The knack in the wine business is to see the glass as half full, not half
If BRL Hardy's Stephen Millar had his way, the market would focus on his
company's long-term potential rather than the wine maker's short-term hole in
Millar was adamant again yesterday, this time at a lunch for the press, that
BRL had the situation under control and a 25 per cent jump in inventories to
nearly $700 million won't force the company into any margin-diminishing
discounting. Rather the thing to watch is the Pacific Wine Partners joint
venture in the US with Constellation Brands.
That's just as well, given it appears PWP must now shoulder the
responsibility for driving earnings growth at BRL Hardy. Europe still has a
reasonable profile, but not enough on its own to keep profits rising at least 15
per cent a year.
PWP's chief executive, Jose Fernandez, said yesterday that in five years it
was possible that the value of BRL's stake in the business could exceed the
company's present market capitalisation. PWP has a rough target to create an
enterprise in that period worth $US2 billion ($3.6 billion), based around the
quick-selling Blackstone range which has the potential to become a 2 million
case brand. Do the maths and you come up with $US1 billion as BRL's share of the
At home BRL Hardy is targeting a 2003 vintage at the lower end of a 260,000
to 290,000 tonne range. In that event, it will not have quite the problem with
inventories it has now.
Another thing worth watching is BRL's new UK brand, Hardy's VR. Retailing at
#4.99 ($14), or #3.99 on promotion, the brand is slated to go from zero to 1
million case sales in its first year.
BRL shares were up 15c to $8.58.
Six weeks can seem a long time in politics, business or sport. But, it isn't
quite long enough when it comes to bionic ear maker Cochlear.
The company's shares dropped 3.7 per cent to $35.77 after rival Advanced
Bionics won approval to resume sales in the US and Canada. It was only in late
July that Advanced withdrew its device when the US Food & Drug Administration
warned the implants might make the recipients susceptible to meningitis.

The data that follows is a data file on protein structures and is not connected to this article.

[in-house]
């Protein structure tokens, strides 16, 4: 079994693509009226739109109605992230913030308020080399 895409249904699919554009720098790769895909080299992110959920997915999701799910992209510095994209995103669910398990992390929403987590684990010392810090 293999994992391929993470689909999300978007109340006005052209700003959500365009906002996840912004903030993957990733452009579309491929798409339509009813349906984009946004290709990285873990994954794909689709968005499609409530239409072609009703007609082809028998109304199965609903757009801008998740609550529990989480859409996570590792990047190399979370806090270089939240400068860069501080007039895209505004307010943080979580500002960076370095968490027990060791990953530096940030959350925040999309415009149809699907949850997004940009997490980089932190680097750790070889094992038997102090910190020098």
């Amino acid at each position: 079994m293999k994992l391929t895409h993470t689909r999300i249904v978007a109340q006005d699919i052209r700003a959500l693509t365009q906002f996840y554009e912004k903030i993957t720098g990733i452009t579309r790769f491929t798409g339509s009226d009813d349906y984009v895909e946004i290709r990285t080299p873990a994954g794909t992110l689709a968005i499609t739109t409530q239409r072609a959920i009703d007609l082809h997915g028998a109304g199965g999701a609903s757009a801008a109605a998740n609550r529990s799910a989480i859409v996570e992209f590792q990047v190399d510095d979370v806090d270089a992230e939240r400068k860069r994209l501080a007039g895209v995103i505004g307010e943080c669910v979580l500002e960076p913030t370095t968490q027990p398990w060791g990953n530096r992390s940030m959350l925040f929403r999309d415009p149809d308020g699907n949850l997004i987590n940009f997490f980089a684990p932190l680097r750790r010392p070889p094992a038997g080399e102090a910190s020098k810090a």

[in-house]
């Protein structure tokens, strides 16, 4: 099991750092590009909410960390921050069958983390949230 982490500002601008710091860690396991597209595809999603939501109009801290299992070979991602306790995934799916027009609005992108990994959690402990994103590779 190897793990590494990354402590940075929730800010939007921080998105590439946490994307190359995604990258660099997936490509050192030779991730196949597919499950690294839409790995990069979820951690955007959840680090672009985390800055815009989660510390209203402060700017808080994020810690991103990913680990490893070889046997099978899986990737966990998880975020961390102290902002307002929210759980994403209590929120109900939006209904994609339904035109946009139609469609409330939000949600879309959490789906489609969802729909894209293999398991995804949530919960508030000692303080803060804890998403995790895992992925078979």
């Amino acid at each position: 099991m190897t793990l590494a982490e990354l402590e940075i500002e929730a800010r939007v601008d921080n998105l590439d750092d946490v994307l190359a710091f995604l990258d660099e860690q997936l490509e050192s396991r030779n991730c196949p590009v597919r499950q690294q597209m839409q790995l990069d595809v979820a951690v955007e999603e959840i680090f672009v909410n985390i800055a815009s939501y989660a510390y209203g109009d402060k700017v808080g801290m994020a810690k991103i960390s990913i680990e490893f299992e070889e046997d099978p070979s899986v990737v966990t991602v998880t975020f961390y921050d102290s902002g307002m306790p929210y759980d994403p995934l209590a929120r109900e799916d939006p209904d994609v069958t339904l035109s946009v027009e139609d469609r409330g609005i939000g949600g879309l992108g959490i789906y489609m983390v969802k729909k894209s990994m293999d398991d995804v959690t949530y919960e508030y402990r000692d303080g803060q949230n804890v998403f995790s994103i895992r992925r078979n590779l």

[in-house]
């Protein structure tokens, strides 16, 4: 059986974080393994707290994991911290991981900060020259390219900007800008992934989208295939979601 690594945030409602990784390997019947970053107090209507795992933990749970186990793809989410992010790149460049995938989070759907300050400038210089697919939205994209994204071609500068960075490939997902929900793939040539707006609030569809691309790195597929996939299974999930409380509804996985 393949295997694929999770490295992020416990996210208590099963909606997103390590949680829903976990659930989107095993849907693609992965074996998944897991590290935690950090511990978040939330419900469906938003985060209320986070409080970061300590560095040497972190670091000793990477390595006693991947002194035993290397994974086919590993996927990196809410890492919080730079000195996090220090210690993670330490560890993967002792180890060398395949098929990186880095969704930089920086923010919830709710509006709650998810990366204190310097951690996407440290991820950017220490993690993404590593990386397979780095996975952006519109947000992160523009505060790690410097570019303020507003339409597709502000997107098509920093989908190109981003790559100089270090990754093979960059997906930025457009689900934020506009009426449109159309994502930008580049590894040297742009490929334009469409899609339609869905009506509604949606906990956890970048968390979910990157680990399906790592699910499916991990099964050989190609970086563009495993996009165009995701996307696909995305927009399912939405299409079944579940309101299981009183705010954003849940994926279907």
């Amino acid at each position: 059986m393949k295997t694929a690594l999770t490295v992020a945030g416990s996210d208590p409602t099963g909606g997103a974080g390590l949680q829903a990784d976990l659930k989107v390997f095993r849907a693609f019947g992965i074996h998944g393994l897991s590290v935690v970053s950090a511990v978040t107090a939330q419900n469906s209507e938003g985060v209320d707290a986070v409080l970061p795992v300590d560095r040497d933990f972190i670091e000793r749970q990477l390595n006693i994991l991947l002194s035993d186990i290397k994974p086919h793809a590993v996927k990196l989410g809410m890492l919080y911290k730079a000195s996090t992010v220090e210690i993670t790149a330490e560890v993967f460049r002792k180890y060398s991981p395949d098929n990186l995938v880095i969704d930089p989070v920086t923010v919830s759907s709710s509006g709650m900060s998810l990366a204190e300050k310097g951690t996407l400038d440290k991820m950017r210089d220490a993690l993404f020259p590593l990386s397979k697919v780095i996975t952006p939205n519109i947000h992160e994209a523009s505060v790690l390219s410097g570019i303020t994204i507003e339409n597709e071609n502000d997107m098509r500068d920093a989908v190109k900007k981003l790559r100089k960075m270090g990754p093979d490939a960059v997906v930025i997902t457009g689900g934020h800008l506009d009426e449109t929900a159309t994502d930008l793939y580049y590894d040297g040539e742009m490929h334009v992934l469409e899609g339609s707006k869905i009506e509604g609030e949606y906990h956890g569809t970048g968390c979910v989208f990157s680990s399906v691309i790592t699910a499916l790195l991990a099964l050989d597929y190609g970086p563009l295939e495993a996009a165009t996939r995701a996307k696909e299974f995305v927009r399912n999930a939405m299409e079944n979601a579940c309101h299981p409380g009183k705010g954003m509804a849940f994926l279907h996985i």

Cochlear was expected to have the entire North American market to itself for
perhaps six months while Advanced regrouped. It was expected that Advanced would
have found itself with a greatly reduced market share on its return.
Advanced, the sneaky little thing, has probably minimised the damage now that
it's back in business so soon. Whereas it might have lost perhaps 30 per cent
of the market to Cochlear had it spent six months of the sidelines, it may now
cede only 5 to 10 per cent.
As a result, all the analysts who upgraded their earnings forecasts for
Cochlear to reflect a tightened grip on the market have to take an eraser to
their estimates and come up with more conservative numbers.
Rebel with a cause
More than 12 months after Harvey Norman bought its controlling stake in Rebel
Sport analysts have given the sporting goods retailer the thumbs up. Since then
net profit has turned around, sales have surged, and the share price more than
On Monday Rebel Sport reported $8.1 million in net profit for the 15 months
to June 30, 2002. It was a $7.89 million increase on the $208,000 achieved for
the 12 months to March 31, 2001. (Rebel Sport has changed its reporting date
from March 31 to June 30 to bring it into line with Harvey Norman.)
Catching analysts' eyes was the 36 per cent increase in sales revenue to
$296.8 million and a 5 per cent rise in like-for-like sales for the 12 months to
March 31. In the three months to June 30 sales rose a further 9 per cent.
A good snow season has contributed to a 16 per cent rise in sales for the
financial year to date. Sales on a like-for-like basis are up 12 per cent.
Analysts like the way Rebel is motivating employees. Individual stores are
responsible for their own finances and rewarded for good performances.
``Staff are more incentivised and you get a better result," said an
Another said the decision to offload one Glue youth lifestyle chain store
during the period took pressure off earnings. ``They are going to run remaining
[three] Glue stores as hard as they can," the analyst said.
Tower heads down
If NZ-based life insurer Tower is looking for a takeover bidder, it seems to
be going the right way about it by helping to drive its share price into the
Tower is a company that investors say should be gulped up, yet never seems to
be able to strike a deal. Whether it can find a bidder is another thing.
The fall in the share price, down more than $1 since March to yesterday's
close of $3.13, finally attracted the attention of the NZ Stock Exchange
Tower blamed the fall, which gathered steam this week, on low volumes, a
small shareholder plan which is seeing stock sold into the market, and ``market
sentiment" bearing down on all the life insurers.
It's been an eventful few months with the retirement of long-serving managing
director James Boonzaier in July and restructuring which, among other changes,
is likely to see the company divest its corporate trustee business, but retain
its personal superannuation, wrap services and portfolio management operations.
But its size means it is more prey than predator as small wealth management
groups are gulped up by big banks.